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Biden calls for dialogue with Russia amid raft of sanctions

President BidenJoe BidenBiden says Beau's assessment of first 100 days would be 'Be who you are' Biden: McCarthy's support of Cheney ouster is 'above my pay grade' Conservative group sues over prioritization of women, minorities for restaurant aid MORE on Thursday said he is not seeking a “cycle of escalation and conflict with Russia” and called for dialogue between Washington and Moscow after his administration unveiled a new raft of sanctions intended to punish Russia for its malign behavior. 

Biden described the new sanctions as “proportionate” measures designed to respond to Russia for the SolarWinds cyberattack and meddling in the 2020 elections, making good on his pledges to hold Moscow accountable for its actions.

“The United States is not looking to kick off a cycle of escalation and conflict with Russia. We want a stable, predictable relationship,” Biden said in brief remarks from the White House. “If Russia continues to interfere with our democracy, I am prepared to take further actions to respond.”

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“Now is the time to deescalate. The way forward is through thoughtful dialogue and diplomatic process,” Biden continued. “The U.S. is prepared to continue constructively to move toward that process. My bottom line is this: Where it’s in the interest of the United States to work with Russia, we should, and we will. Where Russia seeks to violate the interests of the United States, we will respond.”

Biden reiterated his desire to hold an in-person summit with Russian President Vladimir PutinVladimir Vladimirovich PutinBlinken, Lavrov to meet next week Former Russian mayor who encouraged pro-Navalny protests is jailed China's emissions now eclipse the developed world — preventing climate protection MORE later this summer in Europe, something he first raised during a phone call with the Russian leader earlier in the week.

The two sides are discussing the possibility of a meeting, Biden said, and he expressed hope that a summit would produce a “strategic stability dialogue” to allow the two countries to work together on critical issues.

“When I spoke to President Putin, I expressed my belief that personal communication between us personally and directly was to be essential in moving forward to a more effective relationship, and he agreed on that point,” Biden said.

The Kremlin has been non-committal for now on such a summit, saying it would depend on U.S. behavior. 

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Biden’s remarks, which lasted less than 10 minutes, appeared to be something of an olive branch for Moscow hours after his administration announced new sanctions on Russia in response to the SolarWinds cyberattack and efforts to interfere in the 2020 election, moves that had been in the making for several weeks.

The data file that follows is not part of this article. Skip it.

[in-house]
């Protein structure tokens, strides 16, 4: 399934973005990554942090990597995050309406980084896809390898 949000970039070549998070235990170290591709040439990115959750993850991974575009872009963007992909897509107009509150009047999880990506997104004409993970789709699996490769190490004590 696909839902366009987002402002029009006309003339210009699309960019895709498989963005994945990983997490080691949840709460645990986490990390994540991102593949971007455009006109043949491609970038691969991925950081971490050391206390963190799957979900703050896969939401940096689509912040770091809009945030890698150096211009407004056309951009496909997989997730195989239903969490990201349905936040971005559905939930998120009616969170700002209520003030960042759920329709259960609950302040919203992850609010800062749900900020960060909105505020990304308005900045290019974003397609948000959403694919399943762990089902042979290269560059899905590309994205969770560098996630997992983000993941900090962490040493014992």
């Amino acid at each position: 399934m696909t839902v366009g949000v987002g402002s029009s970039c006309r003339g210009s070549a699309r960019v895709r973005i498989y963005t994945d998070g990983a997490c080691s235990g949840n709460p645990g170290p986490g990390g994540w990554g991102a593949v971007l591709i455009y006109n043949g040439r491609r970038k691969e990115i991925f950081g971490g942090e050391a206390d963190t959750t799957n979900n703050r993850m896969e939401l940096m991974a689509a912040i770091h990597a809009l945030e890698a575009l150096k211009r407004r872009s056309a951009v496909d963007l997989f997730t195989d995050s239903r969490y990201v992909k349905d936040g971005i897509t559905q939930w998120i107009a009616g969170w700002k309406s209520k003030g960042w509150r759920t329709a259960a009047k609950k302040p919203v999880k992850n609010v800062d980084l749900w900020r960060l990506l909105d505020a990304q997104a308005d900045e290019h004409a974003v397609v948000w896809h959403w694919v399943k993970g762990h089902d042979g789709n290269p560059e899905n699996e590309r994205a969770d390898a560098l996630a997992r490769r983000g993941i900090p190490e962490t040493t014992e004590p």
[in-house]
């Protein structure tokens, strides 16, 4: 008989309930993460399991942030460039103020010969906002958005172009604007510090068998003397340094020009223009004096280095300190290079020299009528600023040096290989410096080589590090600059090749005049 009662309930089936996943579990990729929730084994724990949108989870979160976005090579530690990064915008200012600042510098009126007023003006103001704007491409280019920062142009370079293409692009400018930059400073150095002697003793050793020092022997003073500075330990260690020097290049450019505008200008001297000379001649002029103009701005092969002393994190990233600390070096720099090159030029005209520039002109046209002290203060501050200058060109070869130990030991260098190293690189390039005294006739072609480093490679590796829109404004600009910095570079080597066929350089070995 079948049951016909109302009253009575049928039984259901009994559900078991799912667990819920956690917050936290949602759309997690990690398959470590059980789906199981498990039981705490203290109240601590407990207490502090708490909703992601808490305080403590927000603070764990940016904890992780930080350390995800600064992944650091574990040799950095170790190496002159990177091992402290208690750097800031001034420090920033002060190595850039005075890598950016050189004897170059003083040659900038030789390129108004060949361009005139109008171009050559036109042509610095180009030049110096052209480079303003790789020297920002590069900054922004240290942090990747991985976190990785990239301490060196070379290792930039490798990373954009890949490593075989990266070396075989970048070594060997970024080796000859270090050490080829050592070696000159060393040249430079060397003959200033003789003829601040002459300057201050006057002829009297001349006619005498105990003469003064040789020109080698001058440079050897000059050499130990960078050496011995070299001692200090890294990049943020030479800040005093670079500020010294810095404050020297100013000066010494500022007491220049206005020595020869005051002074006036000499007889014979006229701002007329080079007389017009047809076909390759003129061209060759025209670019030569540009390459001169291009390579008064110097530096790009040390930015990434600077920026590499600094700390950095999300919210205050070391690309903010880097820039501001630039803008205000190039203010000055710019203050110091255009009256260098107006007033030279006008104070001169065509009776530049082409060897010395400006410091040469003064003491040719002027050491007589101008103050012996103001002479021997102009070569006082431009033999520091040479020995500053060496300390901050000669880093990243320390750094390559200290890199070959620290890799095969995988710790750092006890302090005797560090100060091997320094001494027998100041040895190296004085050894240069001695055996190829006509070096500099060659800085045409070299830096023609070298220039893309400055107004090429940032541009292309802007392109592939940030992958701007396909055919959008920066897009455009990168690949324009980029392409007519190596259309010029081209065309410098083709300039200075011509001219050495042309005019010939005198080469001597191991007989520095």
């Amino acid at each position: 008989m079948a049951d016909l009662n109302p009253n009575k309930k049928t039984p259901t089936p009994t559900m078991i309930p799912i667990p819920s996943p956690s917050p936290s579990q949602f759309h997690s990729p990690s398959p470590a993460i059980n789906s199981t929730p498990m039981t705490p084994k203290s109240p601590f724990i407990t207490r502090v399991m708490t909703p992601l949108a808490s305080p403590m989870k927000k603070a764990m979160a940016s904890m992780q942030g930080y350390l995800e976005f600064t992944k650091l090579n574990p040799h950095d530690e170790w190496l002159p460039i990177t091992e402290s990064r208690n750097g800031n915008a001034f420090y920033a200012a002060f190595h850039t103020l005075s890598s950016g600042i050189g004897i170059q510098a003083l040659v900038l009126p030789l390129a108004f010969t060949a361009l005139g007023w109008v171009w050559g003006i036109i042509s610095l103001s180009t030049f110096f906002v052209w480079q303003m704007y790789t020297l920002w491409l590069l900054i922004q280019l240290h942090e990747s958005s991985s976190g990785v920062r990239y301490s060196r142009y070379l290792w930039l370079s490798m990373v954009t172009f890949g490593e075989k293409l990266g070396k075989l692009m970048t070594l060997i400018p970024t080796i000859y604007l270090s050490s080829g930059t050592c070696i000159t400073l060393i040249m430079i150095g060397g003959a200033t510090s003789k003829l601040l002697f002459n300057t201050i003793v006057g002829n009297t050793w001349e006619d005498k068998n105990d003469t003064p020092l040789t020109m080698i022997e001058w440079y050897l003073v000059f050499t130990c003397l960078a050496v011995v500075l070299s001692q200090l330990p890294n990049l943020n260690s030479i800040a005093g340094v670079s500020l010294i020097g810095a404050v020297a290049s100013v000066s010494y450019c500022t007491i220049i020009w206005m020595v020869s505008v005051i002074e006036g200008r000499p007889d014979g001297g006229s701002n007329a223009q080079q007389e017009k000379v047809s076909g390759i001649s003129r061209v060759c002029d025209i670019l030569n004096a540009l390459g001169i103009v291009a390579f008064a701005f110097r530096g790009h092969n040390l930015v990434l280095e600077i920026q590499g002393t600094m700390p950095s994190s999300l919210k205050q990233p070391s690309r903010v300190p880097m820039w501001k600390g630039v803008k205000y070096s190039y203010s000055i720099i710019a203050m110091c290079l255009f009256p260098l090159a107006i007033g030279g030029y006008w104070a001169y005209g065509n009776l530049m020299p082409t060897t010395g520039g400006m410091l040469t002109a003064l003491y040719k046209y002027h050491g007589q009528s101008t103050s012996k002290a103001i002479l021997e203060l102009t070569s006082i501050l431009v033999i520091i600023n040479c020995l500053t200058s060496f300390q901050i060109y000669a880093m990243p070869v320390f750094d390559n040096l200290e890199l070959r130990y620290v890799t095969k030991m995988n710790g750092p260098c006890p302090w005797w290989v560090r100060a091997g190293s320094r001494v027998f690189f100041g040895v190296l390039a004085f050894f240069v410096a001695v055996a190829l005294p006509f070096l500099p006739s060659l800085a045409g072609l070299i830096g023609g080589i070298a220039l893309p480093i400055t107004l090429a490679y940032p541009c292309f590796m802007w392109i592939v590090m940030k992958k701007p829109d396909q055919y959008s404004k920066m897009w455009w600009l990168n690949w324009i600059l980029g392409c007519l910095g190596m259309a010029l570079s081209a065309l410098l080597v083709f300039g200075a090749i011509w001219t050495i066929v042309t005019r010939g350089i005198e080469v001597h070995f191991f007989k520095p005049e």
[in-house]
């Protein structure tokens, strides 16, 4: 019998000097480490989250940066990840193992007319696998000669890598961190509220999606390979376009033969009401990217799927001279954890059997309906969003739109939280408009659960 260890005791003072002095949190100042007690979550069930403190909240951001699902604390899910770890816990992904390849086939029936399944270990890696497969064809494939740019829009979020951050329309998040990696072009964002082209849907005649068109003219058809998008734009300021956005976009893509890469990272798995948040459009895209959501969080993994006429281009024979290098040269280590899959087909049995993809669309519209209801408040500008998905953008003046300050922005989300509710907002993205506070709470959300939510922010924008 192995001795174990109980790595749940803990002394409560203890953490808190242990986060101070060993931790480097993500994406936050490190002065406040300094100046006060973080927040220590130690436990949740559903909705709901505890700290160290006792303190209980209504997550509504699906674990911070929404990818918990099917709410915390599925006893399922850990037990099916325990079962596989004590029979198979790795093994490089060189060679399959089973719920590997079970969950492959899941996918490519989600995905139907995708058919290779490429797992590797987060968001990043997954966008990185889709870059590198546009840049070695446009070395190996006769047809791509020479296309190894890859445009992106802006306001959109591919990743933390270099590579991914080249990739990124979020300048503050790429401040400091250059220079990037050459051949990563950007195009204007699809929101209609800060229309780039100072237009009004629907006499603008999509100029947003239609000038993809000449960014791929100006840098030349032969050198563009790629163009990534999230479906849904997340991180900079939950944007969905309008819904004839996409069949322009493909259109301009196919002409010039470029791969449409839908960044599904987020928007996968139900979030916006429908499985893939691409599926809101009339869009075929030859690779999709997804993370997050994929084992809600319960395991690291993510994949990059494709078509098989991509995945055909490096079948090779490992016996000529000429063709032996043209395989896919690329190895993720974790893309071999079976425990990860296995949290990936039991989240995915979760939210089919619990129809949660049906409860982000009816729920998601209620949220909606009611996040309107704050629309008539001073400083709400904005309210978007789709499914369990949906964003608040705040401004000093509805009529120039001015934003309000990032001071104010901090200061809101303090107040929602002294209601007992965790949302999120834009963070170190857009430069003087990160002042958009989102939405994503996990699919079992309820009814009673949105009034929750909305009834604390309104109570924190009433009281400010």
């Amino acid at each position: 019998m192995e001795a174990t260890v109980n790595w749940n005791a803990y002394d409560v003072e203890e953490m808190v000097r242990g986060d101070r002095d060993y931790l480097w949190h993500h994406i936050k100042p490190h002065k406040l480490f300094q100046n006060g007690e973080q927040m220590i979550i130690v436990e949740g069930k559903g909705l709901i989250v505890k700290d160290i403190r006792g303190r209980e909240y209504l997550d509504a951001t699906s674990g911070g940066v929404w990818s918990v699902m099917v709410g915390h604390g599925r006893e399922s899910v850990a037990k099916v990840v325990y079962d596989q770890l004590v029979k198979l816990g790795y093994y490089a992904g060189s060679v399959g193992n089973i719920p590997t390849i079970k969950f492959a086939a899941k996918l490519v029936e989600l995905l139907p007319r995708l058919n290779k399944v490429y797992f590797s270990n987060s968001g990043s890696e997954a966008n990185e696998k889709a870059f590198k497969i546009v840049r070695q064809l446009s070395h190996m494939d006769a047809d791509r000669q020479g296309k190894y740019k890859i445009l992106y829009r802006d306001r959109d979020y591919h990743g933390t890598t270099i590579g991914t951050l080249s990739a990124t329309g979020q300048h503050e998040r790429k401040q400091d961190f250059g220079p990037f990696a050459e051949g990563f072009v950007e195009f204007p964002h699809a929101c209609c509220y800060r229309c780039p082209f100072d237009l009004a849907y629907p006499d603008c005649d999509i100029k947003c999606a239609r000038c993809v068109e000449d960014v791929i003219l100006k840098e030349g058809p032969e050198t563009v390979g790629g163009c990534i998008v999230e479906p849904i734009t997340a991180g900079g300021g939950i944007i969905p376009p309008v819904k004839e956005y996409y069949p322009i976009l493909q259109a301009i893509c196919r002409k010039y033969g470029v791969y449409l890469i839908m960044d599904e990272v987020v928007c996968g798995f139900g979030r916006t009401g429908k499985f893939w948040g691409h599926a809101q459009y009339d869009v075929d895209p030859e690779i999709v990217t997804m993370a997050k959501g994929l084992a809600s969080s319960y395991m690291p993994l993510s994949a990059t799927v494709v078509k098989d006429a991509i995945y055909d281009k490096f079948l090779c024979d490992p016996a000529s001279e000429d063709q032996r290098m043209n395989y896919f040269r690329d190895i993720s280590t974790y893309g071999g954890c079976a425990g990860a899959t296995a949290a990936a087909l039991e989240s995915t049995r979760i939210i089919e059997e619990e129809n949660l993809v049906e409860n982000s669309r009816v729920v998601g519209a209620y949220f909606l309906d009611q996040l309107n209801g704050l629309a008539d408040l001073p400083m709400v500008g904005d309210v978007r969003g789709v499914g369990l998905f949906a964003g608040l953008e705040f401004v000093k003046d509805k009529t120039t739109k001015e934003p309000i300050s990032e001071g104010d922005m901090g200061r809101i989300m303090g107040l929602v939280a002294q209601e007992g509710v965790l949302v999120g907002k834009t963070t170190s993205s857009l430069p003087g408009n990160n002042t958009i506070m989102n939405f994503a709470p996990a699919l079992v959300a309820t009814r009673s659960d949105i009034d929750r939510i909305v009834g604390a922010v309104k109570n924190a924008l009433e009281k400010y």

Biden officials have consistently said they want to work with Russia on areas of mutual concern, while also not shying away from pressing Russia on its threatening behavior.  

Among the new sanctions, Biden signed an executive order barring U.S. financial institutions from purchasing bonds from Russia's Central Bank, National Wealth Fund or Ministry of Finance after June 14 and from lending funds to these institutions. The directive leaves open the possibility for the administration to expand the sanctions on Russian sovereign debt.

The administration also sanctioned six Russian technology companies that it says are supporting Russian intelligence operations, along with 32 individuals involved in Russian efforts to influence the 2020 election. The U.S. also expelled 10 personnel from the Russian diplomatic mission in Washington, accusing some of representing Russian intelligence services. 

The Biden administration did not sanction the Nord Stream 2 gas pipeline from Russia to Germany despite reports it would. Biden said Thursday the pipeline, which has drawn opposition from some U.S. and European leaders over concerns it gives Moscow leverage over Europe’s energy supply, is a “complicated issue” and is something he has opposed.

“But that still is an issue that is in play,” Biden said.

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The SolarWinds hack, which was first revealed in December, involved Russian hackers exploiting software produced by IT provider SolarWinds and gaining access to up to 18,000 of the company’s customers, including nine federal agencies. 

U.S. officials previously said they believed Russia to have been behind the hack, which is among the largest in U.S. history. The Biden administration formally blamed the attack on Russia’s Foreign Intelligence Service on Thursday. 

The new measures come as Biden administration officials increasingly raise alarm over Russian military buildup along Ukraine’s border. Biden expressed concerns about Russia’s actions in Ukraine during the call earlier this week and reiterated the United States’ “unwavering commitment” to Ukraine. 

Evelyn Farkas, who served as deputy assistant secretary for defense for Russia, Ukraine, and Eurasia under the Obama administration, said that the sanctions appeared to be an effort by the Biden administration to deter future Russian aggression in Ukraine and elsewhere and change the dynamic of the U.S.-Russia relationship. 

“This is an attempt to deter. It’s not just a reactive,” Farkas said. “It’s very much aimed at cleverly trying to change the dynamic.”